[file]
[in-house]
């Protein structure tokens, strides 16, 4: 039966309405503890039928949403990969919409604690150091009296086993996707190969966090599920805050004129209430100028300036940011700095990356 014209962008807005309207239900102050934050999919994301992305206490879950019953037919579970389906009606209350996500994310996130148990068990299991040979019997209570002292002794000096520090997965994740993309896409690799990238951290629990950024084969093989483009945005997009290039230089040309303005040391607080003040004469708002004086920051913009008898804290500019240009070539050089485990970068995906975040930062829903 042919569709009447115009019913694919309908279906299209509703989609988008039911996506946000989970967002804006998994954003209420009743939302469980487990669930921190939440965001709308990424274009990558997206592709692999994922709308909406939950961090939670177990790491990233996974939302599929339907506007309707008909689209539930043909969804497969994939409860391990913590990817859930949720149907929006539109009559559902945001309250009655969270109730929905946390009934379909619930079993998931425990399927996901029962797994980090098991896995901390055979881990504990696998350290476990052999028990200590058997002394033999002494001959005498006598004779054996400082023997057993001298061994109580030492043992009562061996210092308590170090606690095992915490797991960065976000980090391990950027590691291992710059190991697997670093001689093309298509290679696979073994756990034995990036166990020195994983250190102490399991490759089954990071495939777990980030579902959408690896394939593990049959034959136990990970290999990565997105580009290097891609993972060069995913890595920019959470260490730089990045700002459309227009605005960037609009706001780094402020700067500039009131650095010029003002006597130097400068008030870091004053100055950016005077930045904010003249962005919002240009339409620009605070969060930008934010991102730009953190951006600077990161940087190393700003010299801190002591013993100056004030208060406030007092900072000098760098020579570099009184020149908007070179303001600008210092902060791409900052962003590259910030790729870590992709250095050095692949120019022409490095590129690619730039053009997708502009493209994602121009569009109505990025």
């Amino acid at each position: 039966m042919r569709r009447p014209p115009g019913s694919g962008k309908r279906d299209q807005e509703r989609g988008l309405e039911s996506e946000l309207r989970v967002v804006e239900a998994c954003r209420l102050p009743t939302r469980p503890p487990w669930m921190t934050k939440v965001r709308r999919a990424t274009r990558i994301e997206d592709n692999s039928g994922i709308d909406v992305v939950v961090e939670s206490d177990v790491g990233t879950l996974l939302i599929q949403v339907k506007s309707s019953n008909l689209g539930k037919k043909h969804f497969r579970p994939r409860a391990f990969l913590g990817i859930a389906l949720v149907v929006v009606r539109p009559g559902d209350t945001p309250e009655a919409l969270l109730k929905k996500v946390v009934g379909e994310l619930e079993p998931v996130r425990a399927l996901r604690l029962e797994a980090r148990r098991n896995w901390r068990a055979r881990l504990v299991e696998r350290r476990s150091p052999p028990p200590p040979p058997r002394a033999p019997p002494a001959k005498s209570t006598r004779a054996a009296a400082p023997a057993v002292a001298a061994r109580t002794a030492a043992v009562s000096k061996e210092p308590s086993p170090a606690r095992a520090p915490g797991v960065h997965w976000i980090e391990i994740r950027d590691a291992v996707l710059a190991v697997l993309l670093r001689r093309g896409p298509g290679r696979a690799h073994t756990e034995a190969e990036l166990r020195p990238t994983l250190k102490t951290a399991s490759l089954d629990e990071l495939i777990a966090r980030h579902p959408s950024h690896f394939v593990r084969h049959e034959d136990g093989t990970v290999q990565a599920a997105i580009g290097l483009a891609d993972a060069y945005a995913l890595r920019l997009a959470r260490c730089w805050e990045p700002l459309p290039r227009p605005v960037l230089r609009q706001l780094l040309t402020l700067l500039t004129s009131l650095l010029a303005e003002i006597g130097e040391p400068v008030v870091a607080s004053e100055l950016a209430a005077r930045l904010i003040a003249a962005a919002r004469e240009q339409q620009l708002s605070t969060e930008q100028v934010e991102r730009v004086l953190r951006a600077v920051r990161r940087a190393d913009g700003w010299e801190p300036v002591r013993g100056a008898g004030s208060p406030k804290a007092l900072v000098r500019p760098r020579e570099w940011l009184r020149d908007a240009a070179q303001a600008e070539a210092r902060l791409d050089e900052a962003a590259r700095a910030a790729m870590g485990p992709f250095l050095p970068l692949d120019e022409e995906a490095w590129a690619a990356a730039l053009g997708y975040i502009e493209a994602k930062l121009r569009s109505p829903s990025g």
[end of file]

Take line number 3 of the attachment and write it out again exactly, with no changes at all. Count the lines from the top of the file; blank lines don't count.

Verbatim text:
């Amino acid at each position: 039966m042919r569709r009447p014209p115009g019913s694919g962008k309908r279906d299209q807005e509703r989609g988008l309405e039911s996506e946000l309207r989970v967002v804006e239900a998994c954003r209420l102050p009743t939302r469980p503890p487990w669930m921190t934050k939440v965001r709308r999919a990424t274009r990558i994301e997206d592709n692999s039928g994922i709308d909406v992305v939950v961090e939670s206490d177990v790491g990233t879950l996974l939302i599929q949403v339907k506007s309707s019953n008909l689209g539930k037919k043909h969804f497969r579970p994939r409860a391990f990969l913590g990817i859930a389906l949720v149907v929006v009606r539109p009559g559902d209350t945001p309250e009655a919409l969270l109730k929905k996500v946390v009934g379909e994310l619930e079993p998931v996130r425990a399927l996901r604690l029962e797994a980090r148990r098991n896995w901390r068990a055979r881990l504990v299991e696998r350290r476990s150091p052999p028990p200590p040979p058997r002394a033999p019997p002494a001959k005498s209570t006598r004779a054996a009296a400082p023997a057993v002292a001298a061994r109580t002794a030492a043992v009562s000096k061996e210092p308590s086993p170090a606690r095992a520090p915490g797991v960065h997965w976000i980090e391990i994740r950027d590691a291992v996707l710059a190991v697997l993309l670093r001689r093309g896409p298509g290679r696979a690799h073994t756990e034995a190969e990036l166990r020195p990238t994983l250190k102490t951290a399991s490759l089954d629990e990071l495939i777990a966090r980030h579902p959408s950024h690896f394939v593990r084969h049959e034959d136990g093989t990970v290999q990565a599920a997105i580009g290097l483009a891609d993972a060069y945005a995913l890595r920019l997009a959470r260490c730089w805050e990045p700002l459309p290039r227009p605005v960037l230089r609009q706001l780094l040309t402020l700067l500039t004129s009131l650095l010029a303005e003002i006597g130097e040391p400068v008030v870091a607080s004053e100055l950016a209430a005077r930045l904010i003040a003249a962005a919002r004469e240009q339409q620009l708002s605070t969060e930008q100028v934010e991102r730009v004086l953190r951006a600077v920051r990161r940087a190393d913009g700003w010299e801190p300036v002591r013993g100056a008898g004030s208060p406030k804290a007092l900072v000098r500019p760098r020579e570099w940011l009184r020149d908007a240009a070179q303001a600008e070539a210092r902060l791409d050089e900052a962003a590259r700095a910030a790729m870590g485990p992709f250095l050095p970068l692949d120019e022409e995906a490095w590129a690619a990356a730039l053009g997708y975040i502009e493209a994602k930062l121009r569009s109505p829903s990025g």